Eight years later, Mauricio Rua could earn a shot at the belt that once belonged to him.
“Shogun” dethroned Lyoto Machida in spectacular fashion back in May of 2010 to win the UFC light heavyweight title. Now riding a three-fight winning streak, his longest ever in the Octagon, the former champion is slated to face Volkan Oezdemir, the No. 2 in the 205-pound rankings, at UFC Chile on May 19.
”I think Volkan is a great fighter, the No. 2 in the ranking, but I like challenges,” Rua told MMA Fighting. “It’s going to be a big challenge for me, and I think it’s an interesting fight for the fans.”
Oezdemir made his debut in the sport a few months after Rua had already won the UFC belt, but only really caught the attention of the MMA world in 2017. He earned a shot at 205-pound champion Daniel Cormier after going 3-0 in the UFC with wins over Ovince Saint-Preux, Misha Cirkunov and Jimi Manuwa.
The Swiss talent came up short against Cormier in January, losing via second-round TKO, but impressed the Brazilian veteran with his previous performances.
”In a short time in the UFC, he was a phenom, easily beating Manuwa and Misha, who are good fighters, and that earned him a shot at the belt,” Rua said. “He has evolved a lot since he joined the UFC. I know he’s a really tough guy.”
Oezdemir has showed many times that his hands can be lethal, and “Shogun”, a muay thai expert, knows that being versatile can be the key to earn his fourth straight victory.
”Muay thai is my background, but I fight MMA,” Rua said. “If I need to take him down to go on an easier path, I will do that. I know that Volkan has a good striking, but he also has a good wrestling, a good takedown defense, and sometimes you wear yourself out trying to take someone down. I will work hard on my muay thai, jiu-jitsu and wrestling, and I hope I can impose my strategy and come out victorious.”
Rua will do his training camp with Eduardo Alonso in Brazil, with the same crew that helped him prepare for his 2016 and 2017 victories over Corey Anderson and Gian Villante, but Kings MMA leader Rafael Cordeiro will oversee his training from far away and will be in his corner in Chile.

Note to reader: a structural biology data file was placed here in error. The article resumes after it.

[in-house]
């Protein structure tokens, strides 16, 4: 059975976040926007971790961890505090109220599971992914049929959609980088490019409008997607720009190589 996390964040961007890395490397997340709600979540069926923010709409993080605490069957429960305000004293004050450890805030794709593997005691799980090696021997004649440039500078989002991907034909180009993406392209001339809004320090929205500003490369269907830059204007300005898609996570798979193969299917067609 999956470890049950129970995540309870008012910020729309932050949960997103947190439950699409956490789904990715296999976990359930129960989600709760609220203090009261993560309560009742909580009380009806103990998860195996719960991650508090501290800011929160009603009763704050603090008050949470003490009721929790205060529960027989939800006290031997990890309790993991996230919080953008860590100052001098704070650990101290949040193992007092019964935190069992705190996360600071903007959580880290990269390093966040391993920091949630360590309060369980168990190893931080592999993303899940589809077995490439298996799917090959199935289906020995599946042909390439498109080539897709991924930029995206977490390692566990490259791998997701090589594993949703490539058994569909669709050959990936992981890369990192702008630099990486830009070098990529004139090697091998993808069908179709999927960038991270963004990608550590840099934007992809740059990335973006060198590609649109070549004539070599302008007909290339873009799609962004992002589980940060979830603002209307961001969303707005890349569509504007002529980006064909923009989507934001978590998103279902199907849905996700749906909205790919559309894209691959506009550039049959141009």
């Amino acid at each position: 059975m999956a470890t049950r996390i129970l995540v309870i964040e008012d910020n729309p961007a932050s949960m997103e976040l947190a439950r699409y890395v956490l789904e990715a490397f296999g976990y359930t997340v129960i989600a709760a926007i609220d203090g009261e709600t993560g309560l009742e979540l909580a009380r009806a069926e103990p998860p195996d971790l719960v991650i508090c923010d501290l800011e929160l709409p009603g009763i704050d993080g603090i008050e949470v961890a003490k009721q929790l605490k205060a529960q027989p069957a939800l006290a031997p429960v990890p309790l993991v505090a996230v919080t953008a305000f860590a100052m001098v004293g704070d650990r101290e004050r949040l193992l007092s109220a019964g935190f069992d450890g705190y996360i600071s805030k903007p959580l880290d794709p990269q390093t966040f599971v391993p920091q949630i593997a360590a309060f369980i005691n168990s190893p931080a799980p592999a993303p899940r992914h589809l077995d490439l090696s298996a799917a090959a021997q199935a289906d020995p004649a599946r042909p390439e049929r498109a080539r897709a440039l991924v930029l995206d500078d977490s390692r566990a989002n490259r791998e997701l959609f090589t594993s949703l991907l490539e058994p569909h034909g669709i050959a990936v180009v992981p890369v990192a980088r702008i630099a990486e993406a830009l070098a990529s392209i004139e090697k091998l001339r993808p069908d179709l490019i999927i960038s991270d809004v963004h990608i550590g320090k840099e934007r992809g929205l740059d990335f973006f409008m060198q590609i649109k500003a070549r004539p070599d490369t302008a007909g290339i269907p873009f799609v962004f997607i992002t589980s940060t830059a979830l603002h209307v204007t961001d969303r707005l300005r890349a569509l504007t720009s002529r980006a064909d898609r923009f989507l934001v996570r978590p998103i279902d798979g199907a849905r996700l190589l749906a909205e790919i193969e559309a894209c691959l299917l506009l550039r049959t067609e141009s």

Entering a bout that could earn him a shot at the UFC gold, “Shogun” believes his name, history and winning streak could guarantee a title fight in 2018, especially if Cormier doesn’t return to the light heavyweight division after his historical UFC 226 clash with heavyweight champion Stipe Miocic on July 7.
”This is a tough fight, but I know that, if I win, I will be one step closer to having another chance to fight for the belt,” Rua said. “I face every fight as a dream, and defeating Volkan is my dream now. That might earn me a chance for the belt. My focus is 100 percent on him, and I know that I will be closer to the belt with a win.
”Everybody knows my career, knows that I was a champion in PRIDE and in the UFC. I’ve been fighting the world’s best fighters since 2005, so if I win this fight I will deserve to fight for the belt — for my history, being a former champion, and for fighting someone like Oezdemir, the No. 2 in the ranking.”
Competing for a UFC belt more than eight years after his UFC title win and 13 years winning the PRIDE middleweight grand prix would be a fairytale, and would certainly prove critics and doubters wrong.
“Shogun” has had a rough patch in the UFC since losing his title to Jon Jones in 2011, going 6-5 in the Octagon with stoppage defeats to Chael Sonnen, Dan Henderson and Ovince Saint-Preux. He was asked to retire, asked about a potential move to middleweight, but stuck to his convictions.
”As this sport grows, that tends to happen every time more,” Rua said. “Many people comment about it but don’t truly know about it. My friend (Fabricio) Werdum fought a tough Russian now (Alexander Volkov) and lost, and people are telling him to retire. It’s not like that.
”People still ask me to retire today. I’m on a three-fight winning streak and people say ‘why this guy hasn’t stopped yet?’ So what should the guys that I beat do? Kill themselves? If I won and have to retire, imagine what they would say to those who lost.
”People are too critical sometimes. I think many people are fans of the result, not of the human being. People have to be more rational and understand more about the sport. But that doesn’t affect me. I’m an experienced fighter.
”The sport has changed a lot since 2011 in Brazil, we have more attention and more criticism now, people saying a bunch of things. That doesn’t affect me anymore. I’m going after my dream of doing what I love, which is fighting.”
Recapturing the UFC championship in 2018 would be an incredible feat, but “Shogun” won’t allow himself to picture that image before getting the job done versus Oezdemir.
”I don’t think about that yet,” Rua said with a laugh. “If I have a chance to fight for the belt I will definitely envision that moment, but right now I can only envision my victory over Oezdemir. It would obviously be a big dream to reconquer the UFC belt.”